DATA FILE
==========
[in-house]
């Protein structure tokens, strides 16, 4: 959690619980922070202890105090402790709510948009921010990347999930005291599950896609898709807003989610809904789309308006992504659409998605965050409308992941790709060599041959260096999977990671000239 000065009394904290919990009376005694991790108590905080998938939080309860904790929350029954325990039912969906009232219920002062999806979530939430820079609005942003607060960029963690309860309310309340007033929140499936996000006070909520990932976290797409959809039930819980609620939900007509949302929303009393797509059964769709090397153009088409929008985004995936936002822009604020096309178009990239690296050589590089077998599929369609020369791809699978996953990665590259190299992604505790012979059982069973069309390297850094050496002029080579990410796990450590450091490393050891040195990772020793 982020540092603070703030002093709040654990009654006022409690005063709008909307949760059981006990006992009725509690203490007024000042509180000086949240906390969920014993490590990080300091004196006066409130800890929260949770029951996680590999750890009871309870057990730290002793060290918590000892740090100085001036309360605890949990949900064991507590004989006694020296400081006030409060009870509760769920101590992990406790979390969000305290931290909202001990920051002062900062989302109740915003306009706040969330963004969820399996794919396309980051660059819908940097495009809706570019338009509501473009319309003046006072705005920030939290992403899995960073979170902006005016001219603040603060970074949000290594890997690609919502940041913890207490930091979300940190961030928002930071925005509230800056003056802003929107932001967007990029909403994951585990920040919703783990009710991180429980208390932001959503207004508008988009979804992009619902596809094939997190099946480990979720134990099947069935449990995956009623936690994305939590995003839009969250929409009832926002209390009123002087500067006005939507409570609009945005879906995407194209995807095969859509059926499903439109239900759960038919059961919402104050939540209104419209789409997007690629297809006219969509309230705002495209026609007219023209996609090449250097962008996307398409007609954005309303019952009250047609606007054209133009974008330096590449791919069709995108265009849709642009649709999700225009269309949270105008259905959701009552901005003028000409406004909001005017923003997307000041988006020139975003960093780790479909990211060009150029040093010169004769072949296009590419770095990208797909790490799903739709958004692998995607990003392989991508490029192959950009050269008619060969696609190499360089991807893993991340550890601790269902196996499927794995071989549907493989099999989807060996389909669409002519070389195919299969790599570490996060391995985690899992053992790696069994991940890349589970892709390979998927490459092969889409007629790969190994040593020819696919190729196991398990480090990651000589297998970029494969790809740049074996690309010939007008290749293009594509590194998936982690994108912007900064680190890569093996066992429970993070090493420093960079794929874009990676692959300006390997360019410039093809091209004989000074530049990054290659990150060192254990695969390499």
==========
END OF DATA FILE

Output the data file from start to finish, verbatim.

[in-house]
């Protein structure tokens, strides 16, 4: 959690619980922070202890105090402790709510948009921010990347999930005291599950896609898709807003989610809904789309308006992504659409998605965050409308992941790709060599041959260096999977990671000239 000065009394904290919990009376005694991790108590905080998938939080309860904790929350029954325990039912969906009232219920002062999806979530939430820079609005942003607060960029963690309860309310309340007033929140499936996000006070909520990932976290797409959809039930819980609620939900007509949302929303009393797509059964769709090397153009088409929008985004995936936002822009604020096309178009990239690296050589590089077998599929369609020369791809699978996953990665590259190299992604505790012979059982069973069309390297850094050496002029080579990410796990450590450091490393050891040195990772020793 982020540092603070703030002093709040654990009654006022409690005063709008909307949760059981006990006992009725509690203490007024000042509180000086949240906390969920014993490590990080300091004196006066409130800890929260949770029951996680590999750890009871309870057990730290002793060290918590000892740090100085001036309360605890949990949900064991507590004989006694020296400081006030409060009870509760769920101590992990406790979390969000305290931290909202001990920051002062900062989302109740915003306009706040969330963004969820399996794919396309980051660059819908940097495009809706570019338009509501473009319309003046006072705005920030939290992403899995960073979170902006005016001219603040603060970074949000290594890997690609919502940041913890207490930091979300940190961030928002930071925005509230800056003056802003929107932001967007990029909403994951585990920040919703783990009710991180429980208390932001959503207004508008988009979804992009619902596809094939997190099946480990979720134990099947069935449990995956009623936690994305939590995003839009969250929409009832926002209390009123002087500067006005939507409570609009945005879906995407194209995807095969859509059926499903439109239900759960038919059961919402104050939540209104419209789409997007690629297809006219969509309230705002495209026609007219023209996609090449250097962008996307398409007609954005309303019952009250047609606007054209133009974008330096590449791919069709995108265009849709642009649709999700225009269309949270105008259905959701009552901005003028000409406004909001005017923003997307000041988006020139975003960093780790479909990211060009150029040093010169004769072949296009590419770095990208797909790490799903739709958004692998995607990003392989991508490029192959950009050269008619060969696609190499360089991807893993991340550890601790269902196996499927794995071989549907493989099999989807060996389909669409002519070389195919299969790599570490996060391995985690899992053992790696069994991940890349589970892709390979998927490459092969889409007629790969190994040593020819696919190729196991398990480090990651000589297998970029494969790809740049074996690309010939007008290749293009594509590194998936982690994108912007900064680190890569093996066992429970993070090493420093960079794929874009990676692959300006390997360019410039093809091209004989000074530049990054290659990150060192254990695969390499």